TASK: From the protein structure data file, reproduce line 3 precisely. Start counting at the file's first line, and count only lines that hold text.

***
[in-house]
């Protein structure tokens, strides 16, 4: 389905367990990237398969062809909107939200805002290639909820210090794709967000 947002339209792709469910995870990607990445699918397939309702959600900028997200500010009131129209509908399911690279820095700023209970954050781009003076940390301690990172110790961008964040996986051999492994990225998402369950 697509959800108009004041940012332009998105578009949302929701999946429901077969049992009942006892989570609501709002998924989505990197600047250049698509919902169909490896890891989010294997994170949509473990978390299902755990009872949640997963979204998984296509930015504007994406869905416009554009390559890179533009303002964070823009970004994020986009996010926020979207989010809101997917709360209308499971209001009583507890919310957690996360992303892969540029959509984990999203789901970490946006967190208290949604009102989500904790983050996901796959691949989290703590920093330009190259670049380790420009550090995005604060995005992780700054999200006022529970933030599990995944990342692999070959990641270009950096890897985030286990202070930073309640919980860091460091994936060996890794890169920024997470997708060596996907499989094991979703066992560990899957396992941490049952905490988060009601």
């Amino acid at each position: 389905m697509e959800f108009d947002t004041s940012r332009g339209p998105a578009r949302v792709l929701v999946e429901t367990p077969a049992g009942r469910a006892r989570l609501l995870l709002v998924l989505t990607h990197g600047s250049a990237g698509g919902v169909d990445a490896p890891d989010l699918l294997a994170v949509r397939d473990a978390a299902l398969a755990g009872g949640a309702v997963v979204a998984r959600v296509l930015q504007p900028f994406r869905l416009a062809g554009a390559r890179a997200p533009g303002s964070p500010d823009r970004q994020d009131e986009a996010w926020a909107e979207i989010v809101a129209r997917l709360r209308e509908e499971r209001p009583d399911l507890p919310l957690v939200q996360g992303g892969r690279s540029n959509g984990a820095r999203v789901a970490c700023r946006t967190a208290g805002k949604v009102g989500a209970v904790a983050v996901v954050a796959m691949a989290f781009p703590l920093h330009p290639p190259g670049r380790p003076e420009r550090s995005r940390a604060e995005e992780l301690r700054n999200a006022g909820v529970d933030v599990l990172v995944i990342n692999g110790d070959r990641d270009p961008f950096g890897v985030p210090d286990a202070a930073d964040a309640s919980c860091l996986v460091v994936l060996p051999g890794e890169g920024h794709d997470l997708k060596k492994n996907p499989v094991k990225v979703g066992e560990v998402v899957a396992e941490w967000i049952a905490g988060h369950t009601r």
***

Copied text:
């Amino acid at each position: 389905m697509e959800f108009d947002t004041s940012r332009g339209p998105a578009r949302v792709l929701v999946e429901t367990p077969a049992g009942r469910a006892r989570l609501l995870l709002v998924l989505t990607h990197g600047s250049a990237g698509g919902v169909d990445a490896p890891d989010l699918l294997a994170v949509r397939d473990a978390a299902l398969a755990g009872g949640a309702v997963v979204a998984r959600v296509l930015q504007p900028f994406r869905l416009a062809g554009a390559r890179a997200p533009g303002s964070p500010d823009r970004q994020d009131e986009a996010w926020a909107e979207i989010v809101a129209r997917l709360r209308e509908e499971r209001p009583d399911l507890p919310l957690v939200q996360g992303g892969r690279s540029n959509g984990a820095r999203v789901a970490c700023r946006t967190a208290g805002k949604v009102g989500a209970v904790a983050v996901v954050a796959m691949a989290f781009p703590l920093h330009p290639p190259g670049r380790p003076e420009r550090s995005r940390a604060e995005e992780l301690r700054n999200a006022g909820v529970d933030v599990l990172v995944i990342n692999g110790d070959r990641d270009p961008f950096g890897v985030p210090d286990a202070a930073d964040a309640s919980c860091l996986v460091v994936l060996p051999g890794e890169g920024h794709d997470l997708k060596k492994n996907p499989v094991k990225v979703g066992e560990v998402v899957a396992e941490w967000i049952a905490g988060h369950t009601r």